That’s very hard to do. It’s hard for them because can you imagine you’re the partner and you’re going to lose the account but that’s where… I never forget a story and when I was at Schwartz Fine there was, well we did the Tiger Brands, or what was Tiger Oats, and this was a story that Leonard Fine always tells me. Sorry, it might not be Leonard but some old timer from Schwartz Fine. He always went to Arnold Kane, who was the auditor and partner, and he went to Tiger Brands, (Tiger Oats as it was there) and put the bill down, I think, in front of Rudy Frankel. And Rudy Frankel looked at the bill and challenged it. He said, ‘Mr Frankel, if you don’t like it, we’ll resign.’ In other words, ‘that’s our bill. This is the work we did. We’re not going to horse trade with you.’ End of story. ‘If you want us to resign as auditors, we’ll resign.’ And that’s the kind of attitude you’ve got to do. In other words, ‘here you are, don’t challenge us. We’ve done the work. We’ve done what you wanted to do. Here’s our bill for work done.’ These are honourable people – if you’re going to horse trade or start to negotiate then we’re going and you’ve got to have that kind of attitude. They were prepared to lose the audit over that kind of conduct. It might not be a proper example but I’m saying they were honourable men. You don’t question what they did.
The system only works if they’re honourable, David. Capitalism only works if you have a moral underpin and that’s what Adam Smith wrote in ‘Wealth of Nations’ in 1776, for heaven’s sake, so it’s not like it was written yesterday. If you don’t have that moral undertone it doesn’t work and I’ll ask you though, let’s move onto something else. We had the Bitcoin collapse in the last few days. Now, I hope the people who listened to this podcast were taking careful attention of what you said last week because it reminded you of a bubble. If it walks like a duck, looks like a duck, and quacks like a duck then it usually is a duck.
It is a duck. You can create your own currency that’s all you had. If you had the software, you could create your own currency, it’s crazy. It’s absolutely insane but I think what it does highlight is just how, regardless of what we’ve gone through, whether it was the internet bubble, the subprime crisis, that if you dangle something in front of people that offers them quick money – they drop all kinds of rationality in the pursuit of quick money (greed), and it’s amazing how people fall for it and how they will authenticate or argue against you, in that respect. There are still people who believe in it and there are still people who want to do it. So, Jamie Dimon has come out, the Chinese Government have come out against it. Just leave it alone.
It’s too difficult. If it’s too hard to understand and if it looks too good to be true, it usually is but it’s easy to get sucked into those things, Dave.
Yes, well the pursuit of greed, the pursuit of quick money – everybody wants to move beyond the great un-rich. Everybody wants to get rich quickly and there’s no route, there’s no quick route. Even in investing – it’s a long pursuit and if you buy good companies and you just follow simple, rational rules you’ll do fine, you’ll do okay. But no, that’s not good enough for everyone. That’s not good enough for a vast number of the population. Everybody wants it to happen overnight. It doesn’t work that way.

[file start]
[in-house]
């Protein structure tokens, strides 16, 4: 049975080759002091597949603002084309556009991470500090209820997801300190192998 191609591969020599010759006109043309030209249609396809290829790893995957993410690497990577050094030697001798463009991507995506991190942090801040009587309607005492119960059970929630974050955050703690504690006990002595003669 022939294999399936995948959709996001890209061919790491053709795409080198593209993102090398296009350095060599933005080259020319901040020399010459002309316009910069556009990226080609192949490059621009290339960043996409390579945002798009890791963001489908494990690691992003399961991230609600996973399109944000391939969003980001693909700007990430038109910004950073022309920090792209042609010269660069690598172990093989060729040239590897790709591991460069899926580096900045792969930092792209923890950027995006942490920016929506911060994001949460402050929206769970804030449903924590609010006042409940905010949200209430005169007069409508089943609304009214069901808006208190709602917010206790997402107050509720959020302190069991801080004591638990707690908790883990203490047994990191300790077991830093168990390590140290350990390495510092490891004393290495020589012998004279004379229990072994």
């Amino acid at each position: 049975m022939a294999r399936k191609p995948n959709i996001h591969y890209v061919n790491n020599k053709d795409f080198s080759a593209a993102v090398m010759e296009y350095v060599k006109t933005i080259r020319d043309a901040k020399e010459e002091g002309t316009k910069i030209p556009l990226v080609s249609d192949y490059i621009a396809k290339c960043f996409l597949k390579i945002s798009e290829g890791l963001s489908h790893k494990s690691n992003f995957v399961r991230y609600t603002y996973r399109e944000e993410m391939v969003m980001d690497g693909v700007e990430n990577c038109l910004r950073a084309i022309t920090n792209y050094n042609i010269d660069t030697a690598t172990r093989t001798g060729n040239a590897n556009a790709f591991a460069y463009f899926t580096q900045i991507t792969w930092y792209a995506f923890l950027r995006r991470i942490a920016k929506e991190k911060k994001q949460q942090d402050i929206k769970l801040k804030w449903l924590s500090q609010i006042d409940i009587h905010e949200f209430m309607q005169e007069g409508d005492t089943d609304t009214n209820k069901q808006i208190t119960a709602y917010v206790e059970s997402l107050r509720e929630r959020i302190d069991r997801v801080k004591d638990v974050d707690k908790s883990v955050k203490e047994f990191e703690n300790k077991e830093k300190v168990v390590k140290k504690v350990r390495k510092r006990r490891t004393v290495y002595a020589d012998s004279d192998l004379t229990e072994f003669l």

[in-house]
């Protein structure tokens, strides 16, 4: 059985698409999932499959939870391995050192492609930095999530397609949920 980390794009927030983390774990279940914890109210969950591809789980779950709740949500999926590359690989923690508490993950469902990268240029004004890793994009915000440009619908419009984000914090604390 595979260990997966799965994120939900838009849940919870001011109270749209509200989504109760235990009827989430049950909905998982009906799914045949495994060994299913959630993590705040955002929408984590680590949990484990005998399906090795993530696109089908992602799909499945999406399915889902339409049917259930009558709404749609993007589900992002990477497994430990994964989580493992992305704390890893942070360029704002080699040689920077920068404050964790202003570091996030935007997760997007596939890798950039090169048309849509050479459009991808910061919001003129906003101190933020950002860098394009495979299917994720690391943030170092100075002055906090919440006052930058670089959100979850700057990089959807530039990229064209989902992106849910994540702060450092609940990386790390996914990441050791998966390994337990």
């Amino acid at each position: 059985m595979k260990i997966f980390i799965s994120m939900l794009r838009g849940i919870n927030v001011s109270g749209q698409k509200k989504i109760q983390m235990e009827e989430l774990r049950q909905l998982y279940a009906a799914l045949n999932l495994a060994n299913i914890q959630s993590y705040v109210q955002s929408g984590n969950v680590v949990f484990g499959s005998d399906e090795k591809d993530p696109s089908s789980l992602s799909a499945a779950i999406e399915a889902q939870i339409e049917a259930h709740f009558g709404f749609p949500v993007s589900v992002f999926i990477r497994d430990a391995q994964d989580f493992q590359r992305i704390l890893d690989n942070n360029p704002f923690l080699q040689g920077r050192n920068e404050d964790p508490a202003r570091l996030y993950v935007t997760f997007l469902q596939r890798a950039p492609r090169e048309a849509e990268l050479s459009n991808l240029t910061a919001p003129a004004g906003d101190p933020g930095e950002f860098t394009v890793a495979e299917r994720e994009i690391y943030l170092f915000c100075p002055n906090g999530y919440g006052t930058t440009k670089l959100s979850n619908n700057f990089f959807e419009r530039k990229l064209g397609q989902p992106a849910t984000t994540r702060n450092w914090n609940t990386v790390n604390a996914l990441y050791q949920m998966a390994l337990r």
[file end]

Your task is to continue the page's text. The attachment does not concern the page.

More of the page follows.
Yes, but Bitcoin offered them that. Their friends have bought. One mate had bought and had suddenly made so many Dollars or so many thousand Dollars, then of course they also wanted to get rich but at the end of the day, you lose money. Trading is very difficult any kind of trading is very difficult. Alec, if you gave me money… Even if you gave it to me and said, ‘here, go and trade it.’ I would not do it. It is so difficult. It’s so volatile. It’s a lot easier in the movies when you watch these shows of people sitting on the desk and picking up phones and that. But in real life trading is very difficult to make money. In fact, you’ll see hedge funds starting and closing all the time and these are very clever men who run these hedge funds. Even there, the formulas just don’t work – stick to what you know.
Talk about trading, yes, stick to what you know, yes. The new Stock Exchange license that was issued this week to the old Equity Express. We’ve now got 3 Stock Exchange licenses, sorry 5 that have been issued. We’ve got A2X who are going to be coming into the game pretty soon as well, taking on the JSE directly. What do you think is going to happen to this market because surely SA is too small to be able to justify 5 Stock Exchanges?
Absolutely 100%, and that’s the worry. One of the things that I do on a day-to-day basis, whenever I look at the market at the end of the day I always check volumes and value trader. If we go into value trader it’s shrinking, and it’s shrinking all the time. I think the absence of SA Breweries has hit us in a big way. We’re trading less than R20bn a day. In fact, right at the end we see a kick-up in trade as people close positions because obviously, there’s a lot of high frequency traders or there’s a lot of traders on this market that give it the volume. But fundamentally, there’s not enough stock. There’s not enough tradable stock to make this Stock Exchange viable. If you look at the Stock Exchange results, the recent results that came out, you’ll start to see the fall in volumes.
We have no new listings. There’s not enough volatility to drive the derivative markets, or single stock markets – that’s all gone so, it’s a very small market and I think to have 5 Stock Exchanges is just insane. It’s hard enough to have one Stock Exchange and Nicky Newton-King will tell you that so, I don’t know how they’re going to survive because you can’t survive on a few trades. The investments that you make in infrastructure and in trading and, also the compliance costs of that – it’s enormous.
To be fair, you don’t need Stock Exchanges any more. You need one Stock Exchange. If you look at the adverts and I’m sure you follow them on different offerings, like a SAXO. We use UBS, or whatever. I can sit here at my desk, or I can go into Tasha’s where we used to be in Moneyweb studios, over there. I can sit down there…